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A&E

Movie Review: Project X


Harrison Dahme, Howl Staff

It‘s about a party. There is no plot, there is no development; it’s about a wicked party. Here, I’ll spoil the plot for you: Tom is a loser in a suburban LA high school, and his buddies decide to throw him a birthday party while his parents are out of town. They invite 2,000+ people, trash the house, burn the neighbourhood and sidestep all the consequences. Then it ends. Done. That is not to say it’s a bad movie – you should just be aware of what you’re getting yourself into when you buy the movie ticket.

As soon as the party started, I was dreading the ending. There’s a reason my roommates and I stopped having house parties, and this movie damn well triggered that nerve. The truth of it is, drinking is only glamorous before the cops show up the first time. This is the first film I’ve seen go so far off the edge, they have to show the progression of drinking to where everyone’s slurring their speech and has a glazed, hazy-eyed look. The young-20s audience loved it, but I could tell that they were all exhausted when they left the theatre. There is a point in the movie where things get too ridiculous to have any basis in reality, at which point the movie amps its intensity by throwing drugs into the mix.

There isn’t much to say about it in-depth, it’s just a pseudodocumentary of the most wicked rager ever. See it if that’s your thing, otherwise don’t. Although, I imagine the movie would be so much better if you were drinking along with the plot. Not that I’m encouraging you to sit in a theatre tossing back double gin and tonics solo – for godsakes, if you’re going to see it, see it with some friends who’ll be there with you while you get politely sloshed.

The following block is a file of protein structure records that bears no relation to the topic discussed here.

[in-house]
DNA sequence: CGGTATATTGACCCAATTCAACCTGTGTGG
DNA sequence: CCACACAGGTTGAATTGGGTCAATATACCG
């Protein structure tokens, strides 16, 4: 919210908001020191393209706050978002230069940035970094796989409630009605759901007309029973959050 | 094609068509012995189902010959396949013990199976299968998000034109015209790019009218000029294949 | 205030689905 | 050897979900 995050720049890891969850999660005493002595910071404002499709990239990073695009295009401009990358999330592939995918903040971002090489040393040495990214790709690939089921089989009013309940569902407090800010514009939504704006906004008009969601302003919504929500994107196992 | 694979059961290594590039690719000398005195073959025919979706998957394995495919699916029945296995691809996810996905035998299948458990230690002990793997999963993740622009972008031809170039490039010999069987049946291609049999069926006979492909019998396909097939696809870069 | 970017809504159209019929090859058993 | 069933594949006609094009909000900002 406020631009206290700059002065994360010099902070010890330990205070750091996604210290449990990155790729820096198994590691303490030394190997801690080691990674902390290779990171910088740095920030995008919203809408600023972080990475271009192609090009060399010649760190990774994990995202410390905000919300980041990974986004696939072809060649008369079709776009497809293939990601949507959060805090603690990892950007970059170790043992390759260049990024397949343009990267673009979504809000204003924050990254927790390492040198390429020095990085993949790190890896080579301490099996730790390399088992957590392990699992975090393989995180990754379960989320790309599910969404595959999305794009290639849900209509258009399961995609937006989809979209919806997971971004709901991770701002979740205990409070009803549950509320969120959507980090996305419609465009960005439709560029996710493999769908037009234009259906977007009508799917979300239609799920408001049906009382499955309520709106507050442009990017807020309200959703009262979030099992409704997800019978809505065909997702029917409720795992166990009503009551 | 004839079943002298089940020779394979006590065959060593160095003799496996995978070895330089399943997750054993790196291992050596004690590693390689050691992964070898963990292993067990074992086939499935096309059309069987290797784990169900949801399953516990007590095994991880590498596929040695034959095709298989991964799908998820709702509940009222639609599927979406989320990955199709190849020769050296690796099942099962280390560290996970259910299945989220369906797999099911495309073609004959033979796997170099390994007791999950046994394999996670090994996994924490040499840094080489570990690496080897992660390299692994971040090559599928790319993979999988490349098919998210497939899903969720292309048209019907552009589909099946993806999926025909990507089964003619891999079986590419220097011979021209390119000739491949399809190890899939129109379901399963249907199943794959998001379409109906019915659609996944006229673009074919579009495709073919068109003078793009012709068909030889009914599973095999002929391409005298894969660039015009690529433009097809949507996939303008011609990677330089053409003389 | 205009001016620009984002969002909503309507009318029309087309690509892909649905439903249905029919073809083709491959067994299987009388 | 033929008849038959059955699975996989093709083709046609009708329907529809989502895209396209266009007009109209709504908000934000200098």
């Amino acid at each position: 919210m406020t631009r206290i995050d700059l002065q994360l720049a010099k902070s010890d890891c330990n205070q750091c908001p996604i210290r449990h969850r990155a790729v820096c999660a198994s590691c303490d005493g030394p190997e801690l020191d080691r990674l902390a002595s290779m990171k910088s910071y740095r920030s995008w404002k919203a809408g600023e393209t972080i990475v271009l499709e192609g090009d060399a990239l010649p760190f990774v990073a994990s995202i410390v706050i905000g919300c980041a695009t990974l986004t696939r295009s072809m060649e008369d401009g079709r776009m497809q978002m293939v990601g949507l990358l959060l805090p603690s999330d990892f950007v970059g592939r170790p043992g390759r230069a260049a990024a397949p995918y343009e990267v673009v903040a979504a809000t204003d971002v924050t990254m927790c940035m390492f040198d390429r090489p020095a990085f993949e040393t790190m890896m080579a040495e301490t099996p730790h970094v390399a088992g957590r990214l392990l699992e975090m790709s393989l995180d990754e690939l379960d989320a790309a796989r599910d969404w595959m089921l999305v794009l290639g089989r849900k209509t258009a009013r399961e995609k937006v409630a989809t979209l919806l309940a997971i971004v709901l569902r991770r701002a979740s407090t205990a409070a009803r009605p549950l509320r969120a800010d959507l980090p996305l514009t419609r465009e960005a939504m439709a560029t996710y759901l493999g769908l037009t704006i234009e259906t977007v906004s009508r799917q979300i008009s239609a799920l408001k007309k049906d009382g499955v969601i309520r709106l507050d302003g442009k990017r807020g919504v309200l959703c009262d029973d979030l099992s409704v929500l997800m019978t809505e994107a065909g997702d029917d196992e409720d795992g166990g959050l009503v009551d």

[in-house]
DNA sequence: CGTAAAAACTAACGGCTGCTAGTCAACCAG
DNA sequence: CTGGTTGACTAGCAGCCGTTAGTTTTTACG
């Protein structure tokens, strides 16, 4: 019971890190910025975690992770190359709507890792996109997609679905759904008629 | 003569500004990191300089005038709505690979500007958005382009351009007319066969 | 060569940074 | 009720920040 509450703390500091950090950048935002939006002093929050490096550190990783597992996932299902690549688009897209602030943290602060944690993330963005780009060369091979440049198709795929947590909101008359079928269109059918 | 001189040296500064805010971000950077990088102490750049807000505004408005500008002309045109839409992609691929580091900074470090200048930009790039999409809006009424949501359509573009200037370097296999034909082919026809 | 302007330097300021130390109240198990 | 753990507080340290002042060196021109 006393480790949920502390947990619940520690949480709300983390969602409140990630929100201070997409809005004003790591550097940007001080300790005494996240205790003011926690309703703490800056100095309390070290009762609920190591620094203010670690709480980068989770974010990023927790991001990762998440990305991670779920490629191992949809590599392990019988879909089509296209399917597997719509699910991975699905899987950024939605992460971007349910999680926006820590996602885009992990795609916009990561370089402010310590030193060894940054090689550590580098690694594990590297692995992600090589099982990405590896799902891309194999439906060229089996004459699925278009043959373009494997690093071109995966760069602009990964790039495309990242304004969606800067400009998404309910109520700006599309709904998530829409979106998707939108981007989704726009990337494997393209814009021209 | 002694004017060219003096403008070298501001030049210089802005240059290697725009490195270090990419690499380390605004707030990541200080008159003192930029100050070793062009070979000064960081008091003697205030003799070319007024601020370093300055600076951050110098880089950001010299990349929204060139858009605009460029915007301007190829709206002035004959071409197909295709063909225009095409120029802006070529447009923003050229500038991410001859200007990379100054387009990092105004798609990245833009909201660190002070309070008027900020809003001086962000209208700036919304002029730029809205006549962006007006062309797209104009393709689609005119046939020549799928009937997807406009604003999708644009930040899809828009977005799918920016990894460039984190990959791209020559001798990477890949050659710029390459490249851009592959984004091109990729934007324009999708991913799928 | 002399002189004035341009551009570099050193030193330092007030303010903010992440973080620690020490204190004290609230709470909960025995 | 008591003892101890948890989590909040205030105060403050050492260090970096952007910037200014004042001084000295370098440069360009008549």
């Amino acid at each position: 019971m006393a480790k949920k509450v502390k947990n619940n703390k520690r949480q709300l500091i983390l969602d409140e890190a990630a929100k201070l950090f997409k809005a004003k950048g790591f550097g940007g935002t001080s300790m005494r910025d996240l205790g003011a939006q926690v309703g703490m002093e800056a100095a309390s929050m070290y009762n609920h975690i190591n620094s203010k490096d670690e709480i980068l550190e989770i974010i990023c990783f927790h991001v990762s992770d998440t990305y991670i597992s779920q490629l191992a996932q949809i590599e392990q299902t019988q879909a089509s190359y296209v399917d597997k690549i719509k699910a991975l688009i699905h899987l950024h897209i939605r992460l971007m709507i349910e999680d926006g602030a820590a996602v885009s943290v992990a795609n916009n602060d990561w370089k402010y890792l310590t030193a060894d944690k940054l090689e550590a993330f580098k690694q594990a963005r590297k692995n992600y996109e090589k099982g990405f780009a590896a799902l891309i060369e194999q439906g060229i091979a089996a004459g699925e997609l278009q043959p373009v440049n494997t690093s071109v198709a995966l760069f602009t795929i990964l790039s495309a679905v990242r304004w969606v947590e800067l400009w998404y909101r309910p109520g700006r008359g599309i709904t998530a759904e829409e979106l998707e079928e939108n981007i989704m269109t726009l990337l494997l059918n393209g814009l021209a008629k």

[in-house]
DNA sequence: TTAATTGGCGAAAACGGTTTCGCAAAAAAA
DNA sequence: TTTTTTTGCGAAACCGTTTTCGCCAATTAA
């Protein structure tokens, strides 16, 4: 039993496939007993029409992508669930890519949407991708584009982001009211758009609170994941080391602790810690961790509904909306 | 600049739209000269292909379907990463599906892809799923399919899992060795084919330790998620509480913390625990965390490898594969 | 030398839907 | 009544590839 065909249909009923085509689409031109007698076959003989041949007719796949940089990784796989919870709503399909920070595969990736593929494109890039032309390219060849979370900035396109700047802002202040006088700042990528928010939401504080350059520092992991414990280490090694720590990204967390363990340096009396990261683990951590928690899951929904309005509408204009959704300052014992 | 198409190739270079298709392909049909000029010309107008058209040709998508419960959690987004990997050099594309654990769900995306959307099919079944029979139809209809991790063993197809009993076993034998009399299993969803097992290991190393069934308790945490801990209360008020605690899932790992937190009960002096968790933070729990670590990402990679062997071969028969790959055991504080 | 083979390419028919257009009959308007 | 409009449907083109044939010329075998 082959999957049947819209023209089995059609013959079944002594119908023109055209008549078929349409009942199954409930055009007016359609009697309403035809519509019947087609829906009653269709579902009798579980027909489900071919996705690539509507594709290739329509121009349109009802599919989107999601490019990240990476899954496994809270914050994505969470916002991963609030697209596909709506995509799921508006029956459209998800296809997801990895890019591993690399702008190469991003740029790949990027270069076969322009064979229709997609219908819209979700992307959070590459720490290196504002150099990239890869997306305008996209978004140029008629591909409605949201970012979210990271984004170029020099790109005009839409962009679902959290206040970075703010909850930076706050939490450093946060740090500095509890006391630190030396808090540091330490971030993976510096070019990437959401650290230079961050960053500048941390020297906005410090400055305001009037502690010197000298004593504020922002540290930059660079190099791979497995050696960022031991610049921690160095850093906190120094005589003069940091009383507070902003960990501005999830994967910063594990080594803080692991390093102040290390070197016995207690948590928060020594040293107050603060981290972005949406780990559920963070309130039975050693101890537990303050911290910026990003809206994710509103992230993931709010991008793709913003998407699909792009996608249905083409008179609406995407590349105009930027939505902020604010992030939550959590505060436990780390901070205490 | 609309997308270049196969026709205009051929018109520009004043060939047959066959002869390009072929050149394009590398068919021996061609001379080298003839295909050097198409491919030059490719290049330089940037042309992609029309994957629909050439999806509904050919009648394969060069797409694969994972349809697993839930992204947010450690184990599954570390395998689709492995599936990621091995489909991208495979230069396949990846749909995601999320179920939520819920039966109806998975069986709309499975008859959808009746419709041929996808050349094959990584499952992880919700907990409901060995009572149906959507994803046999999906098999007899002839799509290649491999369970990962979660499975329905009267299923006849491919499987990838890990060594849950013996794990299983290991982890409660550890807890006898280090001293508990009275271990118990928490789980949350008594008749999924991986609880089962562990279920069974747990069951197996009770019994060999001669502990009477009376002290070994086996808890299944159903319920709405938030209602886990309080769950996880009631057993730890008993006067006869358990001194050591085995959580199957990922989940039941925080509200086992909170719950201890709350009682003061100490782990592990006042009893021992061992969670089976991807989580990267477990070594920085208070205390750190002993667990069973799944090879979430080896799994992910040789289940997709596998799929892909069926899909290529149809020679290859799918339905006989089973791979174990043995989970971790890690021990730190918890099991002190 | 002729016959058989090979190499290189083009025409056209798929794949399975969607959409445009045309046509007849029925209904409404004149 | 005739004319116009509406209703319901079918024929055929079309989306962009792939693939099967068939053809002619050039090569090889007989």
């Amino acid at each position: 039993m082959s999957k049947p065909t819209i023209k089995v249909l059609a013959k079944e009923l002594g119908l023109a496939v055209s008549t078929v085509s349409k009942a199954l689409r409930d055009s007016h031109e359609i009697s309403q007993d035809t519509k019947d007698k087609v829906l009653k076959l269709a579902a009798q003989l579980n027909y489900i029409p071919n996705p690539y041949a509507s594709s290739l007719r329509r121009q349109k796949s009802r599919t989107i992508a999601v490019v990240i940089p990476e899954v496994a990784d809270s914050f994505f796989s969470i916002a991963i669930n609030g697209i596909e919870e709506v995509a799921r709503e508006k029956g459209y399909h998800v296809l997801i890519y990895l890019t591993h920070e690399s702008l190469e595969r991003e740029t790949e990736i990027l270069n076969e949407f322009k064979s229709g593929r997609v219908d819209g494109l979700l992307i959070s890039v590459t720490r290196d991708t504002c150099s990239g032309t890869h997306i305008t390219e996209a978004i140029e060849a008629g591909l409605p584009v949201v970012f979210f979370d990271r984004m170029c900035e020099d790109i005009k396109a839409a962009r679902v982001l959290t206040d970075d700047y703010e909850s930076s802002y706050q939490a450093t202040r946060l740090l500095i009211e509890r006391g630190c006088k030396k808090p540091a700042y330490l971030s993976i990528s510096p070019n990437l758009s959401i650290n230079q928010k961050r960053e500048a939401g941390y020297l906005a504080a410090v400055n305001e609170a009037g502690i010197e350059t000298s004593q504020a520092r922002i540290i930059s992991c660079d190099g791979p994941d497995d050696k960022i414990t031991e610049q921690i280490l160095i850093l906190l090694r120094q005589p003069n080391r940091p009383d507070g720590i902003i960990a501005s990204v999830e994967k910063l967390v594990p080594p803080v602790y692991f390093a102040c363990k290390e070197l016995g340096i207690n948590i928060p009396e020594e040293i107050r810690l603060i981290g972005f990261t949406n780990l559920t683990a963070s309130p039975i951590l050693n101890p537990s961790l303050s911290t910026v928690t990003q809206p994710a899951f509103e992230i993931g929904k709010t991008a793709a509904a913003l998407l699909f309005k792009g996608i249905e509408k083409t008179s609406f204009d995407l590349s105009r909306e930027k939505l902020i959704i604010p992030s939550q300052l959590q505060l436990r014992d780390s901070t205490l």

There were two things I’d like to note which drove me mad:

One: There were a ton of topless chicks. While that isn’t usually a bad thing, they were supposed to be in high school, which makes them about 17 years old. So it was pretty disturbing to watch, as in most places that probably counts as child porn.

Two: The kids have this epic rager, burn down the neighbourhood, have to get the riot cops called on them to break up their party… and then there are no consequences. The dad gets upset and that’s about it. It could have been entertaining to see how the cast is able to pull it all back from the brink of total destruction but as it is, no one takes responsibility for what happened. I hate to play the role of grandpa, but it’s promulgating all the wrong kinds of information to the kids who watch this and then throw messy ragers, because while I remember my own house parties being quite epic back in the day, we trashed our suite in residence, and at the end of the day we had to deal with cleaning it up in a hungover, sleep deprived and sticky state.

If them there kids are going to watch this flick, they should at least know that in real life they will have to answer to their parents for what they’ve done, and they’ll have to live with whatever consequences come about from their actions.  There are some lessons you shouldn’t have to learn the hard way, and Hollywood probably isn‘t gonna teach you.

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